Barricaded in an airport hotel room in Bangkok on January 5th, her passport seized by Saudi authorities, 18-year-old Saudi teen Rahaf al-Qunun desperately wrote her first-ever tweet in Arabic, “I’m the girl who ran away to Thailand. I’m now in real danger because the Saudi embassy is trying to force me to return. I’m afraid. My family will kill me.”
Upon reading this, my first thought was, “Almost any 18 year old would say my family would kill me if I broke their rules.” But that was before I found out Rahaf’s fear was justified, because a Saudi woman guilty of apostasy (denouncing her religion) faces certain death by stoning.
Her plea for help was translated into English by Egyptian-American journalist and activist Mona Eltahawy, who describes herself as “a secular, radical feminist Muslim.” Eloquent red-headed Mona fights for the autonomy, security, and dignity of Muslim women through her news articles and activist actions.
An author activist myself, I admire all those who stand up and speak out for just causes. Mona, a fervent, fiery writer and speaker, particularly inspires me. She protests the injustices perpetuated against those Muslims forced to experience oppression, violence, and living in fear. You can check out her powerful Twitter feed.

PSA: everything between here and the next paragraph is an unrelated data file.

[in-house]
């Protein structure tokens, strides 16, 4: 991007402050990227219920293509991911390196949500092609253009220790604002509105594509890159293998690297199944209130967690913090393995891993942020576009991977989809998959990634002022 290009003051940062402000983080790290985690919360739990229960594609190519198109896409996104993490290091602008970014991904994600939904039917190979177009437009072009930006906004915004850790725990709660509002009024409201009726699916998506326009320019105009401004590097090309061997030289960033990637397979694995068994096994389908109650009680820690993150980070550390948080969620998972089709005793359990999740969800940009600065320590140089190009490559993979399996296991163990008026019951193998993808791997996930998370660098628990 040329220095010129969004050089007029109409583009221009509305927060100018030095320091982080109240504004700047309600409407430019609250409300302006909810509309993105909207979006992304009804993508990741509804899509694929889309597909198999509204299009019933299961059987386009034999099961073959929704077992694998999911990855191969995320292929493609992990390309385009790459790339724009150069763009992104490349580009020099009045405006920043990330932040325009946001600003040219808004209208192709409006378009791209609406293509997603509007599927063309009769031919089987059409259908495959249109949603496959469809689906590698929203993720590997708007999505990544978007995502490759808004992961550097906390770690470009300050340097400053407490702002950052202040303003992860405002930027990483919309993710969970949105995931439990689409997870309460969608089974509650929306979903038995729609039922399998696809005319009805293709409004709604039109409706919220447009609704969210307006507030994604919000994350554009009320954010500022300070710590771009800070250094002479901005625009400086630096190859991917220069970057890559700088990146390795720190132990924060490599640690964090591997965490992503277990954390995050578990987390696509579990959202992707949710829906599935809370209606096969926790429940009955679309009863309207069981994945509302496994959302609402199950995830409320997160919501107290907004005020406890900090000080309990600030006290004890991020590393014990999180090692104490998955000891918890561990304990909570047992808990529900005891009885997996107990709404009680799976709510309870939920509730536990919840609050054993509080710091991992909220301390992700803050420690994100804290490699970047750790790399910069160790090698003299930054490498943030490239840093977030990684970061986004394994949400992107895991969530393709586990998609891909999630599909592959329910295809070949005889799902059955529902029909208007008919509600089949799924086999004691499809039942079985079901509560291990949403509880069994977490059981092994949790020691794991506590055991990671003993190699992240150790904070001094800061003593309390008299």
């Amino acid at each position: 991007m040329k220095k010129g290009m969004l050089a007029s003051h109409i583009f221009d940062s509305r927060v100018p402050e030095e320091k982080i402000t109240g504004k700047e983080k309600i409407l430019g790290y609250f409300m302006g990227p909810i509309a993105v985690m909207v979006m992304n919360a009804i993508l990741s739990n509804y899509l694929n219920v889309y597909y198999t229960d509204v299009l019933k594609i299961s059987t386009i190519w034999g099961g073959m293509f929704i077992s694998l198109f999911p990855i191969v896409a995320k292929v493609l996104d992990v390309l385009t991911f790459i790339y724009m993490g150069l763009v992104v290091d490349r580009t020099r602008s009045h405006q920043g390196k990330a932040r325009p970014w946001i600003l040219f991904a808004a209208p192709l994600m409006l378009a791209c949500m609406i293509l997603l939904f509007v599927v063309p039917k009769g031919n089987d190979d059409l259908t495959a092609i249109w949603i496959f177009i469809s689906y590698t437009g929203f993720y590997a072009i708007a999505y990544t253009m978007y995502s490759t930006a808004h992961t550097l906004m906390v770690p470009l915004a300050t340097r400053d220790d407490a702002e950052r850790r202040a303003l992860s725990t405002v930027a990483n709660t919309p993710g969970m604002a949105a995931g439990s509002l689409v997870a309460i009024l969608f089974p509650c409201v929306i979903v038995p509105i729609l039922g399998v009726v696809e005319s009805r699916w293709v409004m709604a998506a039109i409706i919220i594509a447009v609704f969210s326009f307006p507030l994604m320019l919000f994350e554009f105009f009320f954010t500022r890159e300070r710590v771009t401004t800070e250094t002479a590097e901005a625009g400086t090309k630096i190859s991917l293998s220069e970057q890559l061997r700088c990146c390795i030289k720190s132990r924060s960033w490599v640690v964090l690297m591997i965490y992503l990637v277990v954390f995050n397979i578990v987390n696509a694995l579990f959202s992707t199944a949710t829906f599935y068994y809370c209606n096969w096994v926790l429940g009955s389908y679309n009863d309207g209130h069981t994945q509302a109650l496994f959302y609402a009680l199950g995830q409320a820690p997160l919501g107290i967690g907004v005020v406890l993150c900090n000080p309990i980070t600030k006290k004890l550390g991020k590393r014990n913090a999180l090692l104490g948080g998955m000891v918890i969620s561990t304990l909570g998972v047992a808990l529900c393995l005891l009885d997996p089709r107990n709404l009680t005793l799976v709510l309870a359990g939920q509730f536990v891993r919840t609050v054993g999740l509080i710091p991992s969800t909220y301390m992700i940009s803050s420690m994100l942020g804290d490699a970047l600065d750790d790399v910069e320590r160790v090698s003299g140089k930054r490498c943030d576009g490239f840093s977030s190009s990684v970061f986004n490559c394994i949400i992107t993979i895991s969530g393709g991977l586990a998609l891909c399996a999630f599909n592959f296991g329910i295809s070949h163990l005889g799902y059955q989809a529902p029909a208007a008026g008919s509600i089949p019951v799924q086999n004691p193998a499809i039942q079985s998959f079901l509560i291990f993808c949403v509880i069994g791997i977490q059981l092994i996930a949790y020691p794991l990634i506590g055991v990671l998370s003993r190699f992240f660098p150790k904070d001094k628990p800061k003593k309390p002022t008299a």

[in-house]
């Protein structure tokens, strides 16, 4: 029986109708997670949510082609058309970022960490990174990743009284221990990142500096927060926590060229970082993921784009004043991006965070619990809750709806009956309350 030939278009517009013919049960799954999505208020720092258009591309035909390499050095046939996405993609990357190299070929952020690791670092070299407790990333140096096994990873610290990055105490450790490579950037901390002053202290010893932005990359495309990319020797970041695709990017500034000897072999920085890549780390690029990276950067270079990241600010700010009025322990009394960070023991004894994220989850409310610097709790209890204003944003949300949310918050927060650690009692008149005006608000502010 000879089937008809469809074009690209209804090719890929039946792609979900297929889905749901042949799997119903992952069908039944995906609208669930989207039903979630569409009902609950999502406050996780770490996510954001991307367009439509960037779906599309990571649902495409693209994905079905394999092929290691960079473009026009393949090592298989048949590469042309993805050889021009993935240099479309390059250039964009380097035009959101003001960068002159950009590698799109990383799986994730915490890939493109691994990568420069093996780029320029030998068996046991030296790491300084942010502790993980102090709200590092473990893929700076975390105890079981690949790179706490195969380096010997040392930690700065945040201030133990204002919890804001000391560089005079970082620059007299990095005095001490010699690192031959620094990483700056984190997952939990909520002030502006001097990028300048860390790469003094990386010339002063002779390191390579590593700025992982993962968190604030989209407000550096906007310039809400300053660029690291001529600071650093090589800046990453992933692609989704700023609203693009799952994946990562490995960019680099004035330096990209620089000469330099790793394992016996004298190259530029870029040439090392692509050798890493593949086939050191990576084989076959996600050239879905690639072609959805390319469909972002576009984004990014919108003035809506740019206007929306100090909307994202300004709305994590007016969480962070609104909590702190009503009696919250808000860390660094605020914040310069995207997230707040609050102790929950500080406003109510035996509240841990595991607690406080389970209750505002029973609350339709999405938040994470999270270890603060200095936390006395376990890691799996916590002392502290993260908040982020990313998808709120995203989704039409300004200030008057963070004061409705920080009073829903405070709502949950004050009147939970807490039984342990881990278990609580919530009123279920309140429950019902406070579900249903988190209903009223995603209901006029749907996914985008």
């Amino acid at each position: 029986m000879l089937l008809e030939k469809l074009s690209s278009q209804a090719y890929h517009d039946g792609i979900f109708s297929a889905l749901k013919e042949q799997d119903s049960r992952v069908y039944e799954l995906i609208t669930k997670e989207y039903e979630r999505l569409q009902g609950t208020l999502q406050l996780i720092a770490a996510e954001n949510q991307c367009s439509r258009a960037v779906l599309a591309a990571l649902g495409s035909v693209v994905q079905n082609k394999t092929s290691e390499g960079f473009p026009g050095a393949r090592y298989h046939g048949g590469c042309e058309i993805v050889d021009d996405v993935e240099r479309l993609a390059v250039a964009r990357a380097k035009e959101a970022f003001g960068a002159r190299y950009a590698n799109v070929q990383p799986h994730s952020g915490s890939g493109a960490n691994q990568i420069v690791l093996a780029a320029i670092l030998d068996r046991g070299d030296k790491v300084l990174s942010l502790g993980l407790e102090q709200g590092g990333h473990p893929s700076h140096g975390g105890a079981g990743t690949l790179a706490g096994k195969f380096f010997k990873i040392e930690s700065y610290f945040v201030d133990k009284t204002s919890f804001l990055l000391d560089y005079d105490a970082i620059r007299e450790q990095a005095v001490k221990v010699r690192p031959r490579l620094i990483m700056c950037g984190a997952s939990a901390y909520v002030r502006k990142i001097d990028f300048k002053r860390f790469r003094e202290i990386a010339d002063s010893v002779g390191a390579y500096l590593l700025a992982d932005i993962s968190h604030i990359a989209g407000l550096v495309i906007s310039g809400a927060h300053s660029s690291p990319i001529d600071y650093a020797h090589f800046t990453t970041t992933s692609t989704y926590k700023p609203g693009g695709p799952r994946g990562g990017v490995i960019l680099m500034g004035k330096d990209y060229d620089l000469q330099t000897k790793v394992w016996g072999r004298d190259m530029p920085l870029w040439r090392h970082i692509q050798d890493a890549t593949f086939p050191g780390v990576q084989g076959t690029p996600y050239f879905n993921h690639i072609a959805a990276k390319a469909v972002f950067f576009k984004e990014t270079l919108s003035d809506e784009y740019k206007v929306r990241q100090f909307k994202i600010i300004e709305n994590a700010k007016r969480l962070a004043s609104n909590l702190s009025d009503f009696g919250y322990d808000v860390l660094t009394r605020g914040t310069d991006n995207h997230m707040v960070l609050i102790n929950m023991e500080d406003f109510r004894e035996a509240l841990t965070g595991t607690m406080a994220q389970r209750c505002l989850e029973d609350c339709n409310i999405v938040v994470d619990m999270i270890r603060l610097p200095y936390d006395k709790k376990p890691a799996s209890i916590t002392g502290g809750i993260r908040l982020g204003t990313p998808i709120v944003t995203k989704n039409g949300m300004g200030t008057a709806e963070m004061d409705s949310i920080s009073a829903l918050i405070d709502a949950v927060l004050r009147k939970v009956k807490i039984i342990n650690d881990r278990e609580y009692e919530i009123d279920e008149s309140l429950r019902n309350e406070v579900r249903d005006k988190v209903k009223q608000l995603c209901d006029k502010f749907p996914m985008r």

Mona’s Twitter hashtag #SaveRahaf reached hundreds of thousands of this popular activist’s followers. These tweets were instrumental in attracting the attention of Human Rights Watch and eventually Phil Robertson, its Bangkok-based Asia deputy director. On the evening of January 5th, he sent this out:
“18 year old Saudi woman Rahaf Mohammed Al-Qunun is being held at #Bangkok airport, her passport confiscated by #SaudiArabia which prevented her from continuing to #Australia. She wants to seek asylum, fears she will be killed if forced back to #Riyadh. Needs access to #UNHCR!”Twitter, Phil Robertson
What happens after this is intense and amazing, and proves once again that the pen can be mightier than the sword (especially on social media, and more especially on Twitter) .
Two resources on Twitter contacts for refugees:
- Popular hashtags for refugees on Twitter and Instagram
- How to contact the USA for UNHCR verified Twitter account @UNRefugeeAgency
An inspiring article and video about the 2018 World Report about Human Rights successes and failures, and hopes for the future:
At the end of each month, we bloggers are given the opportunity to post good news stories. Why do we do it? To offer an antidote to the tidal wave of bad news in the news feeds nowadays. I sincerely hope this post lifts your spirits as much as reading about these inspirational folks lifted mine.
My dedicated and talented co-hosts for this month are: Inderpreet Uppal, Sylvia Stein, Shilpa Garg, Simon Falk, Damyanti Biswas. Please check out their blog posts and say hello.